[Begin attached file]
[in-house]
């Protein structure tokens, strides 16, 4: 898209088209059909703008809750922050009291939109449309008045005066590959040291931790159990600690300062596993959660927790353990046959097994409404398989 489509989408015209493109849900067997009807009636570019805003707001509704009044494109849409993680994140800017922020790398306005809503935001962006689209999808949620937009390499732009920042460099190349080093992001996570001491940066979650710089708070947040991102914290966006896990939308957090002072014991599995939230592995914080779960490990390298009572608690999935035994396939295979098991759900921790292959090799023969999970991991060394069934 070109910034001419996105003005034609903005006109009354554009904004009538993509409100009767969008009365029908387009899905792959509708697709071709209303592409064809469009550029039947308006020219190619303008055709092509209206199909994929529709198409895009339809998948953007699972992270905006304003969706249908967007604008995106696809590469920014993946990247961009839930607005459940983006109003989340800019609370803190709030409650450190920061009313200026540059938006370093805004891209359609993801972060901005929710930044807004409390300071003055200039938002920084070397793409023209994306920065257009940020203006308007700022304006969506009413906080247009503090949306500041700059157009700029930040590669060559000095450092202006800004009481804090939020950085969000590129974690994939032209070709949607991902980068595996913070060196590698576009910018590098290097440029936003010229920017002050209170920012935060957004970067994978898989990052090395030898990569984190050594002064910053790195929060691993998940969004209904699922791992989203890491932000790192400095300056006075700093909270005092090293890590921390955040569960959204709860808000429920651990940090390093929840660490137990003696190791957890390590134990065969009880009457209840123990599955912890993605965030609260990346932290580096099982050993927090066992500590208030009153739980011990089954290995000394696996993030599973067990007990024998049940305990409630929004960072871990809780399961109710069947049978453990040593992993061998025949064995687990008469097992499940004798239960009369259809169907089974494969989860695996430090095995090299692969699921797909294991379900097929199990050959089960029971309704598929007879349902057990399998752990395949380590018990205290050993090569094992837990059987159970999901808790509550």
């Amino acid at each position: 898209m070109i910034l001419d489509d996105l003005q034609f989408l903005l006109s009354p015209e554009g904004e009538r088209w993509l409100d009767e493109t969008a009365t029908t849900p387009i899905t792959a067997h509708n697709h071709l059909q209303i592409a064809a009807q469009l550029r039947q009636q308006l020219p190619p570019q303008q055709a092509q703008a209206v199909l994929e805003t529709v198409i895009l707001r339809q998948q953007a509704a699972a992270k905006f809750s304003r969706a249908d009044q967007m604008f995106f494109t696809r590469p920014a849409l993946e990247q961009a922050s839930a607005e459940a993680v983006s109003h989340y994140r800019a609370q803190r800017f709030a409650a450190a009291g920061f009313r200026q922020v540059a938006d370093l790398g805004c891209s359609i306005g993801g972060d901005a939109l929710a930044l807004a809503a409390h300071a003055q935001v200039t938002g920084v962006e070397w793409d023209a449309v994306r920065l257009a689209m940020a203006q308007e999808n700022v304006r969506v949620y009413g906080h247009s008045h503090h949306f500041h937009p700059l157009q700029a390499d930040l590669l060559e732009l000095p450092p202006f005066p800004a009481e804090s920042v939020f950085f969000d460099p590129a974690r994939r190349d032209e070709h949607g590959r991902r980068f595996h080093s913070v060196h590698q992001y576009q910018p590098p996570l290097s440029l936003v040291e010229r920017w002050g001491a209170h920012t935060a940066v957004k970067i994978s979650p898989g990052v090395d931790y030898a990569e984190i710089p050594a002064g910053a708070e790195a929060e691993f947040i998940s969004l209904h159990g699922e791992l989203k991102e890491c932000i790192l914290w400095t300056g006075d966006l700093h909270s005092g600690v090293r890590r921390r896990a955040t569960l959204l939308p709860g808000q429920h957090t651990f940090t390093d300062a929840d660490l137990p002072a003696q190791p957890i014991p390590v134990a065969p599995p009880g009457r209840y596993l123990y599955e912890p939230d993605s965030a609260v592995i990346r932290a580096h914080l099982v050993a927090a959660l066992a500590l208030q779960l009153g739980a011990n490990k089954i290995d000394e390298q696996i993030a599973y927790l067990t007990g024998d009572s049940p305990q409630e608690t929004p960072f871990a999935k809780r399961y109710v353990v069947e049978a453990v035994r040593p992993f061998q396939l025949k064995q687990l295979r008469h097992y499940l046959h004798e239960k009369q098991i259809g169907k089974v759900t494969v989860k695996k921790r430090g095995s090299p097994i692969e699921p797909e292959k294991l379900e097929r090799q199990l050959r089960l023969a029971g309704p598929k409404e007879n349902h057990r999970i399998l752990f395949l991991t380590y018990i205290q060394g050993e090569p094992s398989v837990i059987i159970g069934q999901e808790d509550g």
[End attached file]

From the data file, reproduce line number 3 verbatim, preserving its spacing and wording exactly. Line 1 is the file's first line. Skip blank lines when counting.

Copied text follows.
């Amino acid at each position: 898209m070109i910034l001419d489509d996105l003005q034609f989408l903005l006109s009354p015209e554009g904004e009538r088209w993509l409100d009767e493109t969008a009365t029908t849900p387009i899905t792959a067997h509708n697709h071709l059909q209303i592409a064809a009807q469009l550029r039947q009636q308006l020219p190619p570019q303008q055709a092509q703008a209206v199909l994929e805003t529709v198409i895009l707001r339809q998948q953007a509704a699972a992270k905006f809750s304003r969706a249908d009044q967007m604008f995106f494109t696809r590469p920014a849409l993946e990247q961009a922050s839930a607005e459940a993680v983006s109003h989340y994140r800019a609370q803190r800017f709030a409650a450190a009291g920061f009313r200026q922020v540059a938006d370093l790398g805004c891209s359609i306005g993801g972060d901005a939109l929710a930044l807004a809503a409390h300071a003055q935001v200039t938002g920084v962006e070397w793409d023209a449309v994306r920065l257009a689209m940020a203006q308007e999808n700022v304006r969506v949620y009413g906080h247009s008045h503090h949306f500041h937009p700059l157009q700029a390499d930040l590669l060559e732009l000095p450092p202006f005066p800004a009481e804090s920042v939020f950085f969000d460099p590129a974690r994939r190349d032209e070709h949607g590959r991902r980068f595996h080093s913070v060196h590698q992001y576009q910018p590098p996570l290097s440029l936003v040291e010229r920017w002050g001491a209170h920012t935060a940066v957004k970067i994978s979650p898989g990052v090395d931790y030898a990569e984190i710089p050594a002064g910053a708070e790195a929060e691993f947040i998940s969004l209904h159990g699922e791992l989203k991102e890491c932000i790192l914290w400095t300056g006075d966006l700093h909270s005092g600690v090293r890590r921390r896990a955040t569960l959204l939308p709860g808000q429920h957090t651990f940090t390093d300062a929840d660490l137990p002072a003696q190791p957890i014991p390590v134990a065969p599995p009880g009457r209840y596993l123990y599955e912890p939230d993605s965030a609260v592995i990346r932290a580096h914080l099982v050993a927090a959660l066992a500590l208030q779960l009153g739980a011990n490990k089954i290995d000394e390298q696996i993030a599973y927790l067990t007990g024998d009572s049940p305990q409630e608690t929004p960072f871990a999935k809780r399961y109710v353990v069947e049978a453990v035994r040593p992993f061998q396939l025949k064995q687990l295979r008469h097992y499940l046959h004798e239960k009369q098991i259809g169907k089974v759900t494969v989860k695996k921790r430090g095995s090299p097994i692969e699921p797909e292959k294991l379900e097929r090799q199990l050959r089960l023969a029971g309704p598929k409404e007879n349902h057990r999970i399998l752990f395949l991991t380590y018990i205290q060394g050993e090569p094992s398989v837990i059987i159970g069934q999901e808790d509550g």